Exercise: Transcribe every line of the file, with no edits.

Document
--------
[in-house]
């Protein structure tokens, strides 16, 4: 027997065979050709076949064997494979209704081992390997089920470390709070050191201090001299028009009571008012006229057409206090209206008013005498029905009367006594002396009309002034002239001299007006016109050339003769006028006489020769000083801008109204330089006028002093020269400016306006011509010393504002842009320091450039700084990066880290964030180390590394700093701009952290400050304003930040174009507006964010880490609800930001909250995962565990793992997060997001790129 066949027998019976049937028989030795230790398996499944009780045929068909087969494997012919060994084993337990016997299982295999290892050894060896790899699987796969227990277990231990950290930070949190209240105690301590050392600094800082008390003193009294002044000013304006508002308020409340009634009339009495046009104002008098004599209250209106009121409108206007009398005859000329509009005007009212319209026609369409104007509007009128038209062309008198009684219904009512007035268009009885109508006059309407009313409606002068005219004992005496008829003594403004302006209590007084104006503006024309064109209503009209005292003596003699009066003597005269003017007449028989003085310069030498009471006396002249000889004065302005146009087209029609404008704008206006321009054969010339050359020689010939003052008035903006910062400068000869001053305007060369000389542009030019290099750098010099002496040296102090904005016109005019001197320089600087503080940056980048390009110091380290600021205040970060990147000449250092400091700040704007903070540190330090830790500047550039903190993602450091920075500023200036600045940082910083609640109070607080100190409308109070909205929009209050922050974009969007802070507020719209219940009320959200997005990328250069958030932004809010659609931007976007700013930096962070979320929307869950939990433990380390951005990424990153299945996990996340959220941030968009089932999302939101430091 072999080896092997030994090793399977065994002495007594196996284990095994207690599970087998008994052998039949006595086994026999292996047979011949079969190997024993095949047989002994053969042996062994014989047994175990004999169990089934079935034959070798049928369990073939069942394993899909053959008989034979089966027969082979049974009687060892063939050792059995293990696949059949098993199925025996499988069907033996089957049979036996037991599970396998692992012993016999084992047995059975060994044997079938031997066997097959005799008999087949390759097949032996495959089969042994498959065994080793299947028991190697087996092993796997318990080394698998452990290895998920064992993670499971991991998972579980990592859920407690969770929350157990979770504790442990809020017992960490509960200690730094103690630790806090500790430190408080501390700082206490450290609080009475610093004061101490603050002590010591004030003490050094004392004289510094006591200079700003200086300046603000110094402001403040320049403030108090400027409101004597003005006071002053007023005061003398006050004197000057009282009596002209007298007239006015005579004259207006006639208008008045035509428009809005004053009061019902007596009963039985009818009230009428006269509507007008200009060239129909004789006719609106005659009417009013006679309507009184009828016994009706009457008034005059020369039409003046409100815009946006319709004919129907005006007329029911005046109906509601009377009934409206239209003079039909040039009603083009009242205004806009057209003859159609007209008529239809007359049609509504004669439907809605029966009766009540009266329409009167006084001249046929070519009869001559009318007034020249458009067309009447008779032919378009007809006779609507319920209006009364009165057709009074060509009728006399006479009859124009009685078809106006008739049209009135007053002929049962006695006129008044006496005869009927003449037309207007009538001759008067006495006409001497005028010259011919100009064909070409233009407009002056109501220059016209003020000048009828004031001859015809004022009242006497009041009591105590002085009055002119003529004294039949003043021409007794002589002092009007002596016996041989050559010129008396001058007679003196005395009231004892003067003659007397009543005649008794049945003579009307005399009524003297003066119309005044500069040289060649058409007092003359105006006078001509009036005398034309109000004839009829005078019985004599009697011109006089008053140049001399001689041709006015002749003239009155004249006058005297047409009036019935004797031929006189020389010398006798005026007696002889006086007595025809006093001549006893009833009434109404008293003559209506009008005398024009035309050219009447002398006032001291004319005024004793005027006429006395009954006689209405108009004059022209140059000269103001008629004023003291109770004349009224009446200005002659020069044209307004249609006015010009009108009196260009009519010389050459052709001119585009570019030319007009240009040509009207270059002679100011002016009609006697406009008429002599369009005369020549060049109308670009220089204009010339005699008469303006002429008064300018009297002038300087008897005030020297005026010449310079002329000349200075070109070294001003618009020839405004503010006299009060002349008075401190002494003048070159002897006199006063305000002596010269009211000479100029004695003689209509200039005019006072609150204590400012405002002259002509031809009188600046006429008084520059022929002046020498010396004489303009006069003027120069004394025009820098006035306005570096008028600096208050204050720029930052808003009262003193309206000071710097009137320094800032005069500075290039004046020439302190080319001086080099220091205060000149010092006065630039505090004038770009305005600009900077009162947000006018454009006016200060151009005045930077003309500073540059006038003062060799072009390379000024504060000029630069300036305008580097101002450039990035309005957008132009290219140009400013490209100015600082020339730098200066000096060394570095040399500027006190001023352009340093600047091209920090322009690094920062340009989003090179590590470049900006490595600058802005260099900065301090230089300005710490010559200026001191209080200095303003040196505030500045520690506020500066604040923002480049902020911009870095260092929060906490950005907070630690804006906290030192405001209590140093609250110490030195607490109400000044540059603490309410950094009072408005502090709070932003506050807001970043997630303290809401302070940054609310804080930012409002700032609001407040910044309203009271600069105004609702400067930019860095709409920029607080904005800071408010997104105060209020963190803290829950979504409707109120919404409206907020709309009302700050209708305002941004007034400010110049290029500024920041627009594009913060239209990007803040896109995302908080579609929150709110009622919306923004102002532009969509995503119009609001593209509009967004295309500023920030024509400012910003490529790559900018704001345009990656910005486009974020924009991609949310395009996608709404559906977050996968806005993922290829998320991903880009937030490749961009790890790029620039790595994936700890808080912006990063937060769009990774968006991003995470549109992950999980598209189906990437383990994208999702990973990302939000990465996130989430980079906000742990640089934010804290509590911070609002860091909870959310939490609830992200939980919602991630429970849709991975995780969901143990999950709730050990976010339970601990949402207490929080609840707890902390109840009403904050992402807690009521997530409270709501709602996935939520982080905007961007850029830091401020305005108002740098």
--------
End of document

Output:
[in-house]
């Protein structure tokens, strides 16, 4: 027997065979050709076949064997494979209704081992390997089920470390709070050191201090001299028009009571008012006229057409206090209206008013005498029905009367006594002396009309002034002239001299007006016109050339003769006028006489020769000083801008109204330089006028002093020269400016306006011509010393504002842009320091450039700084990066880290964030180390590394700093701009952290400050304003930040174009507006964010880490609800930001909250995962565990793992997060997001790129 066949027998019976049937028989030795230790398996499944009780045929068909087969494997012919060994084993337990016997299982295999290892050894060896790899699987796969227990277990231990950290930070949190209240105690301590050392600094800082008390003193009294002044000013304006508002308020409340009634009339009495046009104002008098004599209250209106009121409108206007009398005859000329509009005007009212319209026609369409104007509007009128038209062309008198009684219904009512007035268009009885109508006059309407009313409606002068005219004992005496008829003594403004302006209590007084104006503006024309064109209503009209005292003596003699009066003597005269003017007449028989003085310069030498009471006396002249000889004065302005146009087209029609404008704008206006321009054969010339050359020689010939003052008035903006910062400068000869001053305007060369000389542009030019290099750098010099002496040296102090904005016109005019001197320089600087503080940056980048390009110091380290600021205040970060990147000449250092400091700040704007903070540190330090830790500047550039903190993602450091920075500023200036600045940082910083609640109070607080100190409308109070909205929009209050922050974009969007802070507020719209219940009320959200997005990328250069958030932004809010659609931007976007700013930096962070979320929307869950939990433990380390951005990424990153299945996990996340959220941030968009089932999302939101430091 072999080896092997030994090793399977065994002495007594196996284990095994207690599970087998008994052998039949006595086994026999292996047979011949079969190997024993095949047989002994053969042996062994014989047994175990004999169990089934079935034959070798049928369990073939069942394993899909053959008989034979089966027969082979049974009687060892063939050792059995293990696949059949098993199925025996499988069907033996089957049979036996037991599970396998692992012993016999084992047995059975060994044997079938031997066997097959005799008999087949390759097949032996495959089969042994498959065994080793299947028991190697087996092993796997318990080394698998452990290895998920064992993670499971991991998972579980990592859920407690969770929350157990979770504790442990809020017992960490509960200690730094103690630790806090500790430190408080501390700082206490450290609080009475610093004061101490603050002590010591004030003490050094004392004289510094006591200079700003200086300046603000110094402001403040320049403030108090400027409101004597003005006071002053007023005061003398006050004197000057009282009596002209007298007239006015005579004259207006006639208008008045035509428009809005004053009061019902007596009963039985009818009230009428006269509507007008200009060239129909004789006719609106005659009417009013006679309507009184009828016994009706009457008034005059020369039409003046409100815009946006319709004919129907005006007329029911005046109906509601009377009934409206239209003079039909040039009603083009009242205004806009057209003859159609007209008529239809007359049609509504004669439907809605029966009766009540009266329409009167006084001249046929070519009869001559009318007034020249458009067309009447008779032919378009007809006779609507319920209006009364009165057709009074060509009728006399006479009859124009009685078809106006008739049209009135007053002929049962006695006129008044006496005869009927003449037309207007009538001759008067006495006409001497005028010259011919100009064909070409233009407009002056109501220059016209003020000048009828004031001859015809004022009242006497009041009591105590002085009055002119003529004294039949003043021409007794002589002092009007002596016996041989050559010129008396001058007679003196005395009231004892003067003659007397009543005649008794049945003579009307005399009524003297003066119309005044500069040289060649058409007092003359105006006078001509009036005398034309109000004839009829005078019985004599009697011109006089008053140049001399001689041709006015002749003239009155004249006058005297047409009036019935004797031929006189020389010398006798005026007696002889006086007595025809006093001549006893009833009434109404008293003559209506009008005398024009035309050219009447002398006032001291004319005024004793005027006429006395009954006689209405108009004059022209140059000269103001008629004023003291109770004349009224009446200005002659020069044209307004249609006015010009009108009196260009009519010389050459052709001119585009570019030319007009240009040509009207270059002679100011002016009609006697406009008429002599369009005369020549060049109308670009220089204009010339005699008469303006002429008064300018009297002038300087008897005030020297005026010449310079002329000349200075070109070294001003618009020839405004503010006299009060002349008075401190002494003048070159002897006199006063305000002596010269009211000479100029004695003689209509200039005019006072609150204590400012405002002259002509031809009188600046006429008084520059022929002046020498010396004489303009006069003027120069004394025009820098006035306005570096008028600096208050204050720029930052808003009262003193309206000071710097009137320094800032005069500075290039004046020439302190080319001086080099220091205060000149010092006065630039505090004038770009305005600009900077009162947000006018454009006016200060151009005045930077003309500073540059006038003062060799072009390379000024504060000029630069300036305008580097101002450039990035309005957008132009290219140009400013490209100015600082020339730098200066000096060394570095040399500027006190001023352009340093600047091209920090322009690094920062340009989003090179590590470049900006490595600058802005260099900065301090230089300005710490010559200026001191209080200095303003040196505030500045520690506020500066604040923002480049902020911009870095260092929060906490950005907070630690804006906290030192405001209590140093609250110490030195607490109400000044540059603490309410950094009072408005502090709070932003506050807001970043997630303290809401302070940054609310804080930012409002700032609001407040910044309203009271600069105004609702400067930019860095709409920029607080904005800071408010997104105060209020963190803290829950979504409707109120919404409206907020709309009302700050209708305002941004007034400010110049290029500024920041627009594009913060239209990007803040896109995302908080579609929150709110009622919306923004102002532009969509995503119009609001593209509009967004295309500023920030024509400012910003490529790559900018704001345009990656910005486009974020924009991609949310395009996608709404559906977050996968806005993922290829998320991903880009937030490749961009790890790029620039790595994936700890808080912006990063937060769009990774968006991003995470549109992950999980598209189906990437383990994208999702990973990302939000990465996130989430980079906000742990640089934010804290509590911070609002860091909870959310939490609830992200939980919602991630429970849709991975995780969901143990999950709730050990976010339970601990949402207490929080609840707890902390109840009403904050992402807690009521997530409270709501709602996935939520982080905007961007850029830091401020305005108002740098």